In the past, the area was dominated by factories, warehouses, and the sound of heavy machinery. The Økern S Development will replace all that with vibrant squares, street gardens, and open promenades. The historic Hovinbekken creek, which had been covered for decades by industrial structures, is being uncovered again so residents can see and hear water trickling through the neighborhood.

“The aim is to create a completely new and energized urban setting where people can thrive,” says Martin Berger, project manager at Skanska.

The combined plan called for a balanced blend of residential, commercial, and leisure space. However, environmental data gathered from the site suggested some of Økern S’s developers might be at a disadvantage under the proposed architectural designs. How could Skanska find a solution that would benefit everyone involved?

Consensus through data-backed design

Noise analysis in Autodesk Forma
Noise analysis in Autodesk Forma.  Image courtesy of Skanska. 

Berger and his Skanska team, together with BNE and KLP, took drone and meter readings for sunlight, wind, and sound, then used Autodesk Forma in parallel with traditional design and analysis tools to test the designs in a 3D model of the site, comparing it to municipal building standards. Then, using Forma, they could quickly optimize aspects of the project—including daylight, noise, and wind—saving time while providing full transparency to all stakeholders.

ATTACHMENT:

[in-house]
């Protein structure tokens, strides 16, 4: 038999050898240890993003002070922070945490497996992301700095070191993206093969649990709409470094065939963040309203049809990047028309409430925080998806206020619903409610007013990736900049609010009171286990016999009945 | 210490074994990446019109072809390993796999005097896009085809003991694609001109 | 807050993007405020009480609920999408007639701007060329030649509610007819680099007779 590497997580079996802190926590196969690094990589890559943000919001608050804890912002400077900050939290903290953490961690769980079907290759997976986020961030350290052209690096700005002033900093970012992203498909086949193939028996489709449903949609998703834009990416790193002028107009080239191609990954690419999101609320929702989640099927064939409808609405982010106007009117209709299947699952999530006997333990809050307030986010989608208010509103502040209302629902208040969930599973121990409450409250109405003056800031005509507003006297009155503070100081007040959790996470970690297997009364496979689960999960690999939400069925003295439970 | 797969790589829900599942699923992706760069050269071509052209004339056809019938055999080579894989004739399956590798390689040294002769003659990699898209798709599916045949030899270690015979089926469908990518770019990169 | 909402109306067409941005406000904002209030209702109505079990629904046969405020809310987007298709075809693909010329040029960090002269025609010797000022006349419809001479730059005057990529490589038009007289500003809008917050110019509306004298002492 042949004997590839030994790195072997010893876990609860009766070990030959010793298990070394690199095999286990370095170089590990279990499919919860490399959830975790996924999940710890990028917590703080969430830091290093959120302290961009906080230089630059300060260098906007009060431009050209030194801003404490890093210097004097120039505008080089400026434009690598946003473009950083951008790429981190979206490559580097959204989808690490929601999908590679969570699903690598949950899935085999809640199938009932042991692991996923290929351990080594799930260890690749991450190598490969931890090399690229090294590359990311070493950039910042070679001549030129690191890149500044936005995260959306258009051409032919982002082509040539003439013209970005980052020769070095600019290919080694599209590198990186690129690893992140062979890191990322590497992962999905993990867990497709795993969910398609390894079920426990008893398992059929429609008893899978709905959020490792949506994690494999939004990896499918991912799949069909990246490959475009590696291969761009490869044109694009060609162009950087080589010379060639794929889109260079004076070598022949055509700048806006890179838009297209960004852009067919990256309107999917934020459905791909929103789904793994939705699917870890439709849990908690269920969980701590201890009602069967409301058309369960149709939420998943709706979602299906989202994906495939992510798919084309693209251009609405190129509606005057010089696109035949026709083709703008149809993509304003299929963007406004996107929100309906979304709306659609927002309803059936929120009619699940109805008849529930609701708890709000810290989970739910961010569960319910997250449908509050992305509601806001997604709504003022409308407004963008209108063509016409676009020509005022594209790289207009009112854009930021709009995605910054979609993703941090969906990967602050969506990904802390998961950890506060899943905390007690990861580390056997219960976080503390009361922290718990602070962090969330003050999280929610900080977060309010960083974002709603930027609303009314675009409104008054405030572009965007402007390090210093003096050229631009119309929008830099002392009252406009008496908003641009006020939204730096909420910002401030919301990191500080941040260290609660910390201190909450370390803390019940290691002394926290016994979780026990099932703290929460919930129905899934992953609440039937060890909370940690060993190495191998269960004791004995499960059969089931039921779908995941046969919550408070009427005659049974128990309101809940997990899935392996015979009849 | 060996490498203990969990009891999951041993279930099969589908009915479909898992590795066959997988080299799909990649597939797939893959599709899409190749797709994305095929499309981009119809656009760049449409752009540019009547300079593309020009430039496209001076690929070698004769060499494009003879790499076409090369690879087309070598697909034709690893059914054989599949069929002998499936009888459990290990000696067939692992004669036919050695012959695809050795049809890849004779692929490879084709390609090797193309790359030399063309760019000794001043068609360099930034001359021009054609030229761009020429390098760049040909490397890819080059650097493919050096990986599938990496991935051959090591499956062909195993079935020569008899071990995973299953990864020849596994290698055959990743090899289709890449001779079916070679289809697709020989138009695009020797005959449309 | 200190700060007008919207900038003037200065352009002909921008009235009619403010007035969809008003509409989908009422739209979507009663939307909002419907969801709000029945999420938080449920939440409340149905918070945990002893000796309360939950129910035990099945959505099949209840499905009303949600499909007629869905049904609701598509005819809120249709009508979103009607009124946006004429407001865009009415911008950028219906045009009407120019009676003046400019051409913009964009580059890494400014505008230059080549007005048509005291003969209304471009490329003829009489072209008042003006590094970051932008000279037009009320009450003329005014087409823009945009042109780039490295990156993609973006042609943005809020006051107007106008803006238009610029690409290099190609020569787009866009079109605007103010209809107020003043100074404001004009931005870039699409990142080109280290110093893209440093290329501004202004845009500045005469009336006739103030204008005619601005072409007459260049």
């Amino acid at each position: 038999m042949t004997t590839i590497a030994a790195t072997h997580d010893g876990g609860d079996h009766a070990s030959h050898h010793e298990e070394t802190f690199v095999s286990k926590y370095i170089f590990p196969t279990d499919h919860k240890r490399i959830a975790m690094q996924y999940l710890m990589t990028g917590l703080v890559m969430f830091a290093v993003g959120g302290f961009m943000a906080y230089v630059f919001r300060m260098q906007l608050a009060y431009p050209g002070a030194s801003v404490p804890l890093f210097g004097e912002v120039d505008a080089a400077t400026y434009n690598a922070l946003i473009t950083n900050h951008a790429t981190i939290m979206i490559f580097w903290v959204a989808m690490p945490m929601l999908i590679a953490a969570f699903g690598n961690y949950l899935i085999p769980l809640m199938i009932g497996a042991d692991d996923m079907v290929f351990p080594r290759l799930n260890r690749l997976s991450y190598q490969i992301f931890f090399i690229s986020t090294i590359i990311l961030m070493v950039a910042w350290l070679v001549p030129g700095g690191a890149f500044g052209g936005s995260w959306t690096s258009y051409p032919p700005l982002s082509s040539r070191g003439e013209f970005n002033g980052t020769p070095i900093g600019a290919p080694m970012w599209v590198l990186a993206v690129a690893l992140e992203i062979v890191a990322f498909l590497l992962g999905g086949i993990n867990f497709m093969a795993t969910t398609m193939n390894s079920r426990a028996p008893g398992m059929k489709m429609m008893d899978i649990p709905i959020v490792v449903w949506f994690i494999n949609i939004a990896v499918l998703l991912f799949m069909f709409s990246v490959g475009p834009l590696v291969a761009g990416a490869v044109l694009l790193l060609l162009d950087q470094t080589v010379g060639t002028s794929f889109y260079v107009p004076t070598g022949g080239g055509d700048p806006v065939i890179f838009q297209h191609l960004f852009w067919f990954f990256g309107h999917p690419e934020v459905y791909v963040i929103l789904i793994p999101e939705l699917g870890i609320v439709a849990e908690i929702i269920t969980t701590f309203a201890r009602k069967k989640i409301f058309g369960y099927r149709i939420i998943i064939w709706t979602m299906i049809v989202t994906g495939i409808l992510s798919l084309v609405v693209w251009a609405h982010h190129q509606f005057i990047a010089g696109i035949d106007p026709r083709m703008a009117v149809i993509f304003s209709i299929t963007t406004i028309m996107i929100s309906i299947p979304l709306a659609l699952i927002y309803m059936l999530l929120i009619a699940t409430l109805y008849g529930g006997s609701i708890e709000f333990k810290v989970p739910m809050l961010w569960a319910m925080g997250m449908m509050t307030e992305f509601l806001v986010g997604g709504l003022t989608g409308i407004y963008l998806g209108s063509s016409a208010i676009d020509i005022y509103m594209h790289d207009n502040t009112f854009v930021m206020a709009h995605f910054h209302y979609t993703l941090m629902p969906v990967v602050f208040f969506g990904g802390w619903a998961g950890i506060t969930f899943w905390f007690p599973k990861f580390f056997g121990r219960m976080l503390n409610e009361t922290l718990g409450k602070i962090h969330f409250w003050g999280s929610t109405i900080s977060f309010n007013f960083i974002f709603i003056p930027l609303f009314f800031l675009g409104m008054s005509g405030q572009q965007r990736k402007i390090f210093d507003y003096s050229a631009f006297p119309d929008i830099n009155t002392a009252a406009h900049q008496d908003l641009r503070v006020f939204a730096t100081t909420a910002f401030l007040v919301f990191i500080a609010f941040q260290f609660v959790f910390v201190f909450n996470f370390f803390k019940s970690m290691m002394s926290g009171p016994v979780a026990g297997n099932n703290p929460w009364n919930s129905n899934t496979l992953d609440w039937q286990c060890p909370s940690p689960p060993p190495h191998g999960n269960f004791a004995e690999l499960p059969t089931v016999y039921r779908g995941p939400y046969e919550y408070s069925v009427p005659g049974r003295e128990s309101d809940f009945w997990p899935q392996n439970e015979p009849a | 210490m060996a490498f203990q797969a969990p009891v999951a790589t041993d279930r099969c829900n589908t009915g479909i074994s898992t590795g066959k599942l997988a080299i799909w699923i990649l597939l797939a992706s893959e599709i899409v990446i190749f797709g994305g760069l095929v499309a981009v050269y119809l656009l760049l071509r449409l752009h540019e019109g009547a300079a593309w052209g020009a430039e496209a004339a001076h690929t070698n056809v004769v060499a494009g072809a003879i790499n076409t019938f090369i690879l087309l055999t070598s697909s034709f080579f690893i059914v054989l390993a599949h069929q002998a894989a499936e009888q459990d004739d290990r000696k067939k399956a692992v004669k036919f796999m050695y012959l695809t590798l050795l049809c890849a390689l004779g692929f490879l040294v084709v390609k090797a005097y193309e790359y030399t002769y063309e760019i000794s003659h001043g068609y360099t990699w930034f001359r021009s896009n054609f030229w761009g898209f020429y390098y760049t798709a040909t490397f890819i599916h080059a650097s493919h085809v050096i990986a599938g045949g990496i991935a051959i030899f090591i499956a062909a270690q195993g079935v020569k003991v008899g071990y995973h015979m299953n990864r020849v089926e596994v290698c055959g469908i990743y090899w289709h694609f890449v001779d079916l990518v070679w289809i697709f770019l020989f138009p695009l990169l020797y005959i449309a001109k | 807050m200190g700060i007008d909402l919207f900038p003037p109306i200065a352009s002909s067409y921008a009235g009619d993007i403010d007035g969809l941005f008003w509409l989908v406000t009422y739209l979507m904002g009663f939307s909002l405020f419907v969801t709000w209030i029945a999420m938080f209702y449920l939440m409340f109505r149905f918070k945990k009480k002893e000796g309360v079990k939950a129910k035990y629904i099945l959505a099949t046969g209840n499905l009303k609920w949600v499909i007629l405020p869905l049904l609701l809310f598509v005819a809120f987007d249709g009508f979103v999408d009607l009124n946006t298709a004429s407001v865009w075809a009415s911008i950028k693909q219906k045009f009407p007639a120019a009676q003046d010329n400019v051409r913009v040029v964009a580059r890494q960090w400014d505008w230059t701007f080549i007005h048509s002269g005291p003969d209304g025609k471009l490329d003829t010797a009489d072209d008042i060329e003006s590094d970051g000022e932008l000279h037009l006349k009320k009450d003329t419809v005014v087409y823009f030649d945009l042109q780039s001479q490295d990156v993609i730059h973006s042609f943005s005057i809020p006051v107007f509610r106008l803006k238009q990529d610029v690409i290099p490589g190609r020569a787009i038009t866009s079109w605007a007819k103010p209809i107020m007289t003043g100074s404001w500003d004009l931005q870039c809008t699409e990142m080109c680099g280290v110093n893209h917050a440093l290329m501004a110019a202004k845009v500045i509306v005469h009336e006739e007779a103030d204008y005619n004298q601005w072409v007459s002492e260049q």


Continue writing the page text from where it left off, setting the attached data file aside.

Berger says that the ability to have everyone accessing the same information, regardless of where they were located, helped Skanska quickly offer different solutions along with their impact on design and volumes.

“At the start, we were deciding which way to go: Build shorter buildings in a row or aim for a few tall buildings,” he says. “Then, we had to consider if they would combine well with our neighbor’s site. Could we help each other?” For example, using insights gained from Forma’s environmental analyses, the teams found that their initial designs didn’t make the grade, largely because one developer’s plans called for taller buildings that would block sunlight from the others. The higher floor counts would also magnify wind in the precinct and fail to minimize noise from the adjacent streets.

“We all used Forma as the centerpiece for many meetings with lots of different partners,” Berger says. “It allowed us to go around the 3D model together, make alterations, and enable everyone to quickly see solutions being proposed. The model is rendered the same way for everyone, so you can have discussions quickly without having to meet face to face, talk through any ideas, and move faster to making decisions.